Friday, February 13, 2015

Climate change could lead to megadrought in West, Southwest from 2050-2099, study says

The drought in the Southwest and West has hit record levels in California, is drying up the Colorado River Basin and is shrinking the cattle industry in Texas, as well as causing damage throughout the entire region. But researchers say this is only the beginning and that there is evidence that climate change is leading to a megadrought "that will grip that region and the central plains later this century and probably stay there for decades," Darryl Fears reports for The Washington Post.

The study by NASA and Cornell University and Columbia University "warned of major water shortages and conditions that dry out vegetation, which can lead to monster wildfires in southern Arizona and parts of California," Fears writes. "Megadroughts are sustained periods of sparse precipitation and significant loss of soil moisture that span generations, about 10 times as long as a normal three-year drought."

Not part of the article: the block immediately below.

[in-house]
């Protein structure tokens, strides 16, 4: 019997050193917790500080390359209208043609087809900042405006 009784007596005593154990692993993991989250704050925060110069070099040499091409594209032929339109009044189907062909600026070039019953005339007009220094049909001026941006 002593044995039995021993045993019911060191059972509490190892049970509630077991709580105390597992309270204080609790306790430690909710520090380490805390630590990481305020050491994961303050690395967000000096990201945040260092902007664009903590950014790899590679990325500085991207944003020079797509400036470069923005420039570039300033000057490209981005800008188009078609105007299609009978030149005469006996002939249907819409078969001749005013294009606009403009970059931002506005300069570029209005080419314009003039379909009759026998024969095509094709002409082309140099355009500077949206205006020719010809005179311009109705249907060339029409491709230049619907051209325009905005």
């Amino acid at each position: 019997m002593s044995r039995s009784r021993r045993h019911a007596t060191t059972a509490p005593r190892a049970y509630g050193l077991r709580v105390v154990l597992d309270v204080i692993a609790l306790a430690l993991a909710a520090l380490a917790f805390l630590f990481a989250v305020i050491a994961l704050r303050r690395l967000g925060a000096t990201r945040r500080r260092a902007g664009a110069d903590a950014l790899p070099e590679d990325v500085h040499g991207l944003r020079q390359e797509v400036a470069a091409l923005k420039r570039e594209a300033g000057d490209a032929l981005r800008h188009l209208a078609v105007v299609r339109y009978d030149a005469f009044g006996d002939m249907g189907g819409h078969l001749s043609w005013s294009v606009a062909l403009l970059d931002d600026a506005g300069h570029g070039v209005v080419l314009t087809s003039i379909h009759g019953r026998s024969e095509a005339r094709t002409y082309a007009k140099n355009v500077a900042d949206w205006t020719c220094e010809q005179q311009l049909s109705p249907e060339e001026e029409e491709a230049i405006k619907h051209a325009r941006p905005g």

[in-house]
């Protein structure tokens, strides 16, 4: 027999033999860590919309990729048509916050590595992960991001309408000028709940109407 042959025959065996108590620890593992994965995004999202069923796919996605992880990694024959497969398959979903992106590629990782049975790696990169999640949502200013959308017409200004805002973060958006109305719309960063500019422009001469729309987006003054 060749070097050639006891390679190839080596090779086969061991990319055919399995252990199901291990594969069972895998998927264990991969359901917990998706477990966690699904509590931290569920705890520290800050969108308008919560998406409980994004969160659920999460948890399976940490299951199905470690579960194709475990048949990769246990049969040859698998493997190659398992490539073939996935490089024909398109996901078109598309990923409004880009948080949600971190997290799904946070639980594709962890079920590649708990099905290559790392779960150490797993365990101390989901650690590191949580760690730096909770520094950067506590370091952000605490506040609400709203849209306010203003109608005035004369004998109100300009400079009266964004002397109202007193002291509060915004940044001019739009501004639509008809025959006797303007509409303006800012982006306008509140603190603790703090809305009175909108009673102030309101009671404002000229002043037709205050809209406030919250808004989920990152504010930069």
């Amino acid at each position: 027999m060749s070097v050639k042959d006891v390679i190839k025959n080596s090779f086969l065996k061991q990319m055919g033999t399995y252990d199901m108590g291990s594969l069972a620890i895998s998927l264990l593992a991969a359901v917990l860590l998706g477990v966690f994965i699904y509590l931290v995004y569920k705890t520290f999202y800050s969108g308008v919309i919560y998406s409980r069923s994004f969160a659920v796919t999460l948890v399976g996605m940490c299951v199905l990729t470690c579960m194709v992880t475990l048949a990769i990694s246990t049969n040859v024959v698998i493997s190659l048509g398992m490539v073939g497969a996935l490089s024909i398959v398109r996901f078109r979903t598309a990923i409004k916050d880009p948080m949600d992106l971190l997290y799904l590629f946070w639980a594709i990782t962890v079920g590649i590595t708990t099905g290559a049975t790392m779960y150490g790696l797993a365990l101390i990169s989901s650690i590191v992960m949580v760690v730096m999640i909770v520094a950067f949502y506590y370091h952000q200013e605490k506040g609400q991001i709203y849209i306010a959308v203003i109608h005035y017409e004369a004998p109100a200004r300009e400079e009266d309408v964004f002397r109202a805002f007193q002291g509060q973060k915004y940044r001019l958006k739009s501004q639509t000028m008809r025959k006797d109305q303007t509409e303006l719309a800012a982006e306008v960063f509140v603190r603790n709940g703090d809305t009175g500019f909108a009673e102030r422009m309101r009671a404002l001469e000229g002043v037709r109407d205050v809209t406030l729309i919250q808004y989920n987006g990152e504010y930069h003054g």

Researchers say there is an 80 percent chance that a megadrought will occur between 2050 and 2099  "unless world governments act aggressively to mitigate impacts from climate change," Fears writes. 
"North America’s last megadroughts happened in medieval times, during the 12th and 13th centuries. They were caused by natural changes in weather that give megadroughts a 10 percent chance of forming at any time." (Post map: To view an interactive version click here)

1 comment:

parnelli said...

I'd be willing to cover that bet. These predictions are almost universally wrong, spread by the same sort of fear mongers who predict the end of the world.